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Original Japanese Contract U.S. Smith & Wesson Model 2 Army .32cal Revolver with 6" Barrel - Matching Serial 60494

Regular price $1,895.00

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Item Description

Original Item: Only One Available. This is a very nice service worn example of a Japanese Contract Smith & Wesson .32-caliber rimfire Model 2 Army Revolver, made in the late 1860s or early 1870s. It features a 6 inch unshortened barrel, and has a lovely service worn patina of age.

As a result of the "Meiji Restoration" that ended the Tokugawa shogunate and returned power to the Emperor, the country began a period of "Enlightened Rule." Japan ended its long isolation, and began a policy of modernization across all aspects of life. This of course included the military, and they began to import larger numbers of small arms, as their domestic arms production industry was only in its infancy. These came from all over the world, which of course would include the large industrial capacity of the United States.

From what we can see, there were several importers in Japan, located in major port cities of the empire. Smith & Wesson factory records may be able to tell which importer acquired this pistol, however some were sent outside official channels. The left side of the barrel is marked with Japanese date 明 治 二 十 一 , or Meiji 21, which is 1888 in the Western Calendar. After this is the registration number 二 〇 五, or 205, with a character after it that is probably for the prefecture where it was registered, which we unfortunately are unable to read. This date is definitely well after the gun was imported, as it wasn't until 1872 that registration was required for guns such as this. We have seen examples of contract guns that were not dated until 1898, thirty year after importation.

The serial number is 60494, probably dating production to 1869-1870, right during the time period when these were being imported into Japan. This number is found on the bottom of the grip, as well as on the inside of the right grip scale. There is also assembly number 340 on the grip frame, barrel, and cylinder. That makes this a very desirable "ALL MATCHING" example, with no major parts swapped out over the years!

With three pins (one ground down) on the top of the frame and a large serial number, some consider this to be a Model 2, type 4. The hardwood grips are original and have a matching serial number on the inside of the right scale, though both show wear and possibly refinishing. The revolver has a lovely aged dark gray patina overall, with some areas of the original bluing still visible. It still has the original Smith & Wesson address marking faintly marked on top of the barrel rib:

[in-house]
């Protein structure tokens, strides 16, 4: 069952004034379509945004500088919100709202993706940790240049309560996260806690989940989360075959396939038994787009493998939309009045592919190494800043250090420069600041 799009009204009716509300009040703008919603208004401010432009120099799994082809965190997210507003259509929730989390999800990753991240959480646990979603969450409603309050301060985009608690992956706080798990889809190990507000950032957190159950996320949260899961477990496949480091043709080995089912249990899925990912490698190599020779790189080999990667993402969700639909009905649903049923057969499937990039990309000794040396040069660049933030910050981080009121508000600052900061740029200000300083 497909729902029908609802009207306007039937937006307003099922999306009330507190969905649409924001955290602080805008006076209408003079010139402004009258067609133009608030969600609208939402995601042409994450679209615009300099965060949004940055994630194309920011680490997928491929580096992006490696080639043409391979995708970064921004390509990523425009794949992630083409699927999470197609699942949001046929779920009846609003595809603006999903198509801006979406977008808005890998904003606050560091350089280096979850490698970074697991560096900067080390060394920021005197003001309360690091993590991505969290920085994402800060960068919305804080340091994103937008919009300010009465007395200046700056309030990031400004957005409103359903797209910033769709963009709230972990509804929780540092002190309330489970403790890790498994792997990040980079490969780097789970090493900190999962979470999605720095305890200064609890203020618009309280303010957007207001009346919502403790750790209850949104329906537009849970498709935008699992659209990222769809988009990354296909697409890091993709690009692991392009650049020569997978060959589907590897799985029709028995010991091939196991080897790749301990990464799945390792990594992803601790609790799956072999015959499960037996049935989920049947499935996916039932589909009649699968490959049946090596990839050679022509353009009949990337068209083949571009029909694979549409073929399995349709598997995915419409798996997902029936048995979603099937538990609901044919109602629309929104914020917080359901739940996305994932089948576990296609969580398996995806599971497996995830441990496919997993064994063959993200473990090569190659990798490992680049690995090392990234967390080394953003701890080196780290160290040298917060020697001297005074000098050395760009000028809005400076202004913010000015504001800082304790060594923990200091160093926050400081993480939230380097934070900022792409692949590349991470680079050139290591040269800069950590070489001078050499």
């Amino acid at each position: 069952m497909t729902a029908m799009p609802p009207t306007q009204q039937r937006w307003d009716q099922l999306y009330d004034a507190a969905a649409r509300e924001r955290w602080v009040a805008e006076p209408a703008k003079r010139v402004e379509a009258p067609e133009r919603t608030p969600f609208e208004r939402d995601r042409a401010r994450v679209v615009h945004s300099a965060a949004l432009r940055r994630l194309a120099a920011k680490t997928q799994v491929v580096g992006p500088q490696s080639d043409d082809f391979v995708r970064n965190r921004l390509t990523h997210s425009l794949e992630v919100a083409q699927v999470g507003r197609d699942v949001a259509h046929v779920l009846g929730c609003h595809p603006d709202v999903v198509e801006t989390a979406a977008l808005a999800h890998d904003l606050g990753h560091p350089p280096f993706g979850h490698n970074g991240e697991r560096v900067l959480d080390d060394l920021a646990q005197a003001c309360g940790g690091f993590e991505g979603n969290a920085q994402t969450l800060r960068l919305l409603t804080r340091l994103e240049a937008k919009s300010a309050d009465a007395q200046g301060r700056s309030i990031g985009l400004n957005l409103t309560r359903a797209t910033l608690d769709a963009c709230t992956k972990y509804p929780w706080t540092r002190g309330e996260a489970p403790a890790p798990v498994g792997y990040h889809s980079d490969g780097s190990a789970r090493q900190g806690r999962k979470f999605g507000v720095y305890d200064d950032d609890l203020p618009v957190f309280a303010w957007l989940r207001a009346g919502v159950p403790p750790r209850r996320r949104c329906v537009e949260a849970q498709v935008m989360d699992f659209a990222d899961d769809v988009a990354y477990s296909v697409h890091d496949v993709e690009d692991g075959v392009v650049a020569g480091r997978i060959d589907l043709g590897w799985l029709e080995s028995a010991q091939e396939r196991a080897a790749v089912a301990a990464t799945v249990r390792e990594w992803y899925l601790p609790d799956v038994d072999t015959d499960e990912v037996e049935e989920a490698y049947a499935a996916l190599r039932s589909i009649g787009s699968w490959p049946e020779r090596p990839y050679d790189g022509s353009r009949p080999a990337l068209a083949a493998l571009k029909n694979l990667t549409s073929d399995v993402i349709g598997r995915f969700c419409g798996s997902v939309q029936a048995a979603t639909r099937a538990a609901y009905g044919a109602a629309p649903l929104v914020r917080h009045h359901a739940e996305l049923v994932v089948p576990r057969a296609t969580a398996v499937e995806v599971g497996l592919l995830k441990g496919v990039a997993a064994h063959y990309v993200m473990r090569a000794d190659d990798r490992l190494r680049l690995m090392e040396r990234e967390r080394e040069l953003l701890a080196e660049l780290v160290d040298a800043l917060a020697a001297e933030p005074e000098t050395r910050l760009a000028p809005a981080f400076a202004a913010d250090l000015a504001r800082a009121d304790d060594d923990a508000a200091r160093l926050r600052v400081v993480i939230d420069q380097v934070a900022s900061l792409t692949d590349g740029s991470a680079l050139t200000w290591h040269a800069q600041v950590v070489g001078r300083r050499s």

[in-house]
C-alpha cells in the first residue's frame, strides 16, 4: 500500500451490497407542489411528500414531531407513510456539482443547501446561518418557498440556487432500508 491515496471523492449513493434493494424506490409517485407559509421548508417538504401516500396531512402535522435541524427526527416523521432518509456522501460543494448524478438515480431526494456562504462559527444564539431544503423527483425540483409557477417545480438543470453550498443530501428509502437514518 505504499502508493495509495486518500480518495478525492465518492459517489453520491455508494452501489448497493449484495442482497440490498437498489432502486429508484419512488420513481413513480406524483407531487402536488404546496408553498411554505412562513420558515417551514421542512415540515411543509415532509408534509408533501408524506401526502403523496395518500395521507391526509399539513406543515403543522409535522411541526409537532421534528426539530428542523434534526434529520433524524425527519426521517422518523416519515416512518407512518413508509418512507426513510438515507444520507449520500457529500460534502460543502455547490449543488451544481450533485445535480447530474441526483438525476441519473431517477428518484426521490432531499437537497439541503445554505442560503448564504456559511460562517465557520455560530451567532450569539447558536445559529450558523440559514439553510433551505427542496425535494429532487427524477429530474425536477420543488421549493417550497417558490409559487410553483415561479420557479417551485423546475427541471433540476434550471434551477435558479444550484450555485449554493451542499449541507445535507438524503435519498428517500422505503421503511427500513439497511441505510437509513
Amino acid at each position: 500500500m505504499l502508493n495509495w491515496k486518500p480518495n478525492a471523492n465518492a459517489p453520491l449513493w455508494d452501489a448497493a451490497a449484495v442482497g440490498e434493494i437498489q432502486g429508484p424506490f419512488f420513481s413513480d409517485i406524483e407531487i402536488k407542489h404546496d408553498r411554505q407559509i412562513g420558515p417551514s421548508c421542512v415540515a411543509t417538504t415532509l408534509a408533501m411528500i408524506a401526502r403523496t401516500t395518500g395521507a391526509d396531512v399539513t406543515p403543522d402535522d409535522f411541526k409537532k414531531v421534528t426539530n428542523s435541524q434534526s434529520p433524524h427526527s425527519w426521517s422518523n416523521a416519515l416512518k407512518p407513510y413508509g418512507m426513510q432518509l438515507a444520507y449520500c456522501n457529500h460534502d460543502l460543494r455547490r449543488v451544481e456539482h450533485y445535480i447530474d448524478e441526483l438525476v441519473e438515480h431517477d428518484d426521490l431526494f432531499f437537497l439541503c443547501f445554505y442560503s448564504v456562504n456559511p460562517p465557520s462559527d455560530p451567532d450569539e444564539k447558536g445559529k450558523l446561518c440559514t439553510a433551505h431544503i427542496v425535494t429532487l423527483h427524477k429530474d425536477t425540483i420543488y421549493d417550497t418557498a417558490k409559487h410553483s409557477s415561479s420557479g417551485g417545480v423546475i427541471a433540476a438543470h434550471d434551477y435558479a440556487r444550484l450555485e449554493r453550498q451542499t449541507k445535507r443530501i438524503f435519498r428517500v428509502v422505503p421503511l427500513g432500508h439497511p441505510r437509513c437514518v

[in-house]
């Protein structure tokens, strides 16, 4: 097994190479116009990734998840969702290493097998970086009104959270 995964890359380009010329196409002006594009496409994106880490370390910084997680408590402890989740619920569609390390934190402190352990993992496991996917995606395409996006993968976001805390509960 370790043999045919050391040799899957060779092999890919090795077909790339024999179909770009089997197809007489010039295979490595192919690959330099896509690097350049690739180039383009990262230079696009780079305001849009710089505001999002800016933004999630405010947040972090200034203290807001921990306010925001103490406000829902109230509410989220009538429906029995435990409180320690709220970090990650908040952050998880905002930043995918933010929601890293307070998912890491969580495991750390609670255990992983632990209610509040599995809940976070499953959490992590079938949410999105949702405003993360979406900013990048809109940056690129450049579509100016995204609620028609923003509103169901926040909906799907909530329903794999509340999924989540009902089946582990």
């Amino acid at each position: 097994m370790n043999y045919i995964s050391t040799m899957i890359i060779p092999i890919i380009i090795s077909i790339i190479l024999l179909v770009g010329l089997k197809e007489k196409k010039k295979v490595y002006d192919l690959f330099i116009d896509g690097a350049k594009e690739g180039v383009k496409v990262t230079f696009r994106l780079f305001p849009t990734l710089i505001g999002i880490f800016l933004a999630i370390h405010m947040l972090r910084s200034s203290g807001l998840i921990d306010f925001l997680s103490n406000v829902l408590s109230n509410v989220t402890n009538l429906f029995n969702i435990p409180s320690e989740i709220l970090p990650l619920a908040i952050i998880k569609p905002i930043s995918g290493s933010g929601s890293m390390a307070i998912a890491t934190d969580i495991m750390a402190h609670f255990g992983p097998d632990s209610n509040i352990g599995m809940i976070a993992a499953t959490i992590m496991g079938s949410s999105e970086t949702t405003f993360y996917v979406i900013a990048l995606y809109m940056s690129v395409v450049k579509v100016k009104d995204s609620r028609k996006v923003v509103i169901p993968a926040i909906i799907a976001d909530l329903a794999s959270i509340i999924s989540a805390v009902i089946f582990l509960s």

The Patent information on the cylinder is completely worn away, with the cylinder looking to have been refinished at some point. The revolver cycles great, with accurate indexing, a firm cylinder lockup, and a crisp dry fire. We did not notice any of the usual finicky behavior we often see on revolvers of this age. The bore is in good condition, showing clear lands and grooves with a partly bright finish. There is however some scattered oxidation on the interior, as well as some wear.

This is a nice chance to own a historically significant gun in very nice service worn condition! A Japanese contract revolver from the 19th century, this revolver is ready to research and display!


Year of Manufacture: late 1860s - early 1870s
Caliber: .32cal
Ammunition Type: Rimfire Cartridge
Barrel Length: 6 inches
Overall Length: 11 inches
Action: Single Action 
Feed System: 6 Shot Revolver

More on the Smith & Wesson Model 2 Army:
Revolvers with serial numbers under 35,731 are considered to be civil war guns since they were manufactured before May 1st, 1865. All are 32-caliber rimfire with a six shot non-fluted cylinder. All were manufactured with rosewood grips and blue or nickel-plated finishes. The barrels are marked on top with the manufacturer and patent dates are stamped on the cylinder. Most were made with 6 or 5 inch barrels, with 4 available as a special order.

According to published sources, 77,155 Model 2 Army revolvers were made. To date, the serial numbers on observed specimens have not substantiated this figure, 76,642 being the highest number noted. Unfortunately, the Smith & Wesson factory records for this period are incomplete and do not give a comprehensive picture of production.

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